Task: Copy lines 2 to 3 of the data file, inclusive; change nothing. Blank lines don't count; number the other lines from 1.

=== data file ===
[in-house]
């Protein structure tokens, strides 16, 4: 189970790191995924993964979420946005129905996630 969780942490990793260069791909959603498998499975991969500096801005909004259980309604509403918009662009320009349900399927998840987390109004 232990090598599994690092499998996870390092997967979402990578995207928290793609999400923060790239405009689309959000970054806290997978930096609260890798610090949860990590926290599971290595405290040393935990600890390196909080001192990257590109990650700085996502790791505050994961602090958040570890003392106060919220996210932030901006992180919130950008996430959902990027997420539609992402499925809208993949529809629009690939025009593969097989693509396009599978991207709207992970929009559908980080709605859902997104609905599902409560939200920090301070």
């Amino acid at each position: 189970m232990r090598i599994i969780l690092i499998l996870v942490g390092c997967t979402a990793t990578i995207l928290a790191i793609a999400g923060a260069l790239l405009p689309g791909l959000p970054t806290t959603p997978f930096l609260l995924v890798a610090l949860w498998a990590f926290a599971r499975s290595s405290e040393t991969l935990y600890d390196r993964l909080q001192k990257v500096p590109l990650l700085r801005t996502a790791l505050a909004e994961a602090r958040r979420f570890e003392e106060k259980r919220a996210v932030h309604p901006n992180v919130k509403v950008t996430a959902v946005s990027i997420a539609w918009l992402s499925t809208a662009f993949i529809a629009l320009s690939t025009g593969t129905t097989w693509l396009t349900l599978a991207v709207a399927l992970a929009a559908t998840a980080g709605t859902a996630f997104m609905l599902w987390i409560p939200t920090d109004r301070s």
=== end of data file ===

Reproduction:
């Protein structure tokens, strides 16, 4: 189970790191995924993964979420946005129905996630 969780942490990793260069791909959603498998499975991969500096801005909004259980309604509403918009662009320009349900399927998840987390109004 232990090598599994690092499998996870390092997967979402990578995207928290793609999400923060790239405009689309959000970054806290997978930096609260890798610090949860990590926290599971290595405290040393935990600890390196909080001192990257590109990650700085996502790791505050994961602090958040570890003392106060919220996210932030901006992180919130950008996430959902990027997420539609992402499925809208993949529809629009690939025009593969097989693509396009599978991207709207992970929009559908980080709605859902997104609905599902409560939200920090301070």
């Amino acid at each position: 189970m232990r090598i599994i969780l690092i499998l996870v942490g390092c997967t979402a990793t990578i995207l928290a790191i793609a999400g923060a260069l790239l405009p689309g791909l959000p970054t806290t959603p997978f930096l609260l995924v890798a610090l949860w498998a990590f926290a599971r499975s290595s405290e040393t991969l935990y600890d390196r993964l909080q001192k990257v500096p590109l990650l700085r801005t996502a790791l505050a909004e994961a602090r958040r979420f570890e003392e106060k259980r919220a996210v932030h309604p901006n992180v919130k509403v950008t996430a959902v946005s990027i997420a539609w918009l992402s499925t809208a662009f993949i529809a629009l320009s690939t025009g593969t129905t097989w693509l396009t349900l599978a991207v709207a399927l992970a929009a559908t998840a980080g709605t859902a996630f997104m609905l599902w987390i409560p939200t920090d109004r301070s």